The New Breed – Pengiun Kate Darling, a world-renowned expert in robot ethics, shows that in order to understand the new robot world, we must first move beyond the idea that this technology will be something like us. Instead, she argues, we should look to our relationship with animals. Just as we have harnessed the power of animals to aid us in war and work, so too will robots supplement – rather than replace – our own skills and abilities.
I missed Van Gogh’s birthday last month, again. I meant to post these links earlier.
Warrior artist – Dublin Review of Books Anyone who dips into Van Gogh’s letters will be struck by how much and how widely he read. He devoured and used books up as he did the people around him, though he never used people in a malicious way. It was just that few could match or live up to his passionate intensity. As Mariella Guzzoni, an independent scholar and art curator, writes: “It should be said . . . that though Vincent cherished books, he was not a book collector. More precisely, he was a book-user. For him, it was not important to physically possess books, but to make them his own.”
There’s more to his story than just him, though.
The woman who made Vincent van Gogh – The New York Times Twenty-one months after her marriage, Jo was alone, stunned at the fecund dose of life she had just experienced, and at what was left to her from that life: approximately 400 paintings and several hundred drawings by her brother-in-law.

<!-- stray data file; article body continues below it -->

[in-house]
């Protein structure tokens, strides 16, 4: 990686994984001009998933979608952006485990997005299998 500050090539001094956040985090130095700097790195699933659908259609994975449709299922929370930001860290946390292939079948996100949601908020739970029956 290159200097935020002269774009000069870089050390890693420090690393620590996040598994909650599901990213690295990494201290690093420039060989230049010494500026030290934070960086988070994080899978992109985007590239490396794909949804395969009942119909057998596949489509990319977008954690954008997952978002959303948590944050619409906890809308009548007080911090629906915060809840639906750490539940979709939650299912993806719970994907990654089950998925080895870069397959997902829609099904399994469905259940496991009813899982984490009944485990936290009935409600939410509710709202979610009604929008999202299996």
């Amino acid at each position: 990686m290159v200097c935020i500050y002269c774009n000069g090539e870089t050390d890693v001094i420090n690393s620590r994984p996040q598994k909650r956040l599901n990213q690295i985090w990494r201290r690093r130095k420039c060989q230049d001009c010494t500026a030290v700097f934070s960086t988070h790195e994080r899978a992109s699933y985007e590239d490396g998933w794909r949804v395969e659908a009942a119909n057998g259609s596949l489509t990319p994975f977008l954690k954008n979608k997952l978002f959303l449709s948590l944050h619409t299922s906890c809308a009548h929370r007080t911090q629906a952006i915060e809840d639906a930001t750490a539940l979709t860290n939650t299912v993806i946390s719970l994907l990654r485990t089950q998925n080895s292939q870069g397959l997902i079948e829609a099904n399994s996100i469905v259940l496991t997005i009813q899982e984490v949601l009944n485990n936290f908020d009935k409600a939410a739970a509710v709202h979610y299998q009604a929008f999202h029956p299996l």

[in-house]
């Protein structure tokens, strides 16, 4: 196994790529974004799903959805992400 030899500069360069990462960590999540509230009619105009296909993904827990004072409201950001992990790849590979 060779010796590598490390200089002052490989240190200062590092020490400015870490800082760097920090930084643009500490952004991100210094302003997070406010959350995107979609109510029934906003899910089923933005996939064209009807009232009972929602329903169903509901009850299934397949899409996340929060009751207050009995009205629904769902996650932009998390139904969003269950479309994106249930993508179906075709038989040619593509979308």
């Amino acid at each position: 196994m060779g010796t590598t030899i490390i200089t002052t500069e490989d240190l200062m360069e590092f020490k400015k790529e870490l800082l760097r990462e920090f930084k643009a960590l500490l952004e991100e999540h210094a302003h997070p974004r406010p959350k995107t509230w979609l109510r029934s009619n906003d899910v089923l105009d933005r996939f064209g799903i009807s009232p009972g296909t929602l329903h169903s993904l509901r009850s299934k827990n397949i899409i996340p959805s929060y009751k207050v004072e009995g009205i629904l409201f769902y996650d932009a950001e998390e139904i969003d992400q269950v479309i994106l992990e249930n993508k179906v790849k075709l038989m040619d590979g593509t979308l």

The brothers’ dying so young, Vincent at 37 and Theo at 33, and without the artist having achieved renown — Theo had managed to sell only a few of his paintings — would seem to have ensured that Vincent van Gogh’s work would subsist eternally in a netherworld of obscurity. Instead, his name, art and story merged to form the basis of an industry that stormed the globe, arguably surpassing the fame of any other artist in history. That happened in large part thanks to Jo van Gogh-Bonger. She was small in stature and riddled with self-doubt, had no background in art or business and faced an art world that was a thoroughly male preserve. Her full story has only recently been uncovered. It is only now that we know how van Gogh became van Gogh.
It’s a fascinating read, his sister-in-law Jo van Gogh-Bonger was remarkable. Here’s a photo of her from around 1909.
And there were other important women in his life too.
The fascinating lives of Vincent van Gogh’s three sisters – Hyperallergic Vincent van Gogh’s three sisters — Willemien (Wil), Elisabeth (Lies), and Anna van Gogh — are highlighted in the historical biography The Van Gogh Sisters by Willem-Jan Verlinden (Thames & Hudson). The book was originally published in Dutch in 2016; the English version, translated by Yvette Rosenberg and Brendan Monaghan, includes previously unpublished letters, largely the result of research completed after the Dutch version was first released.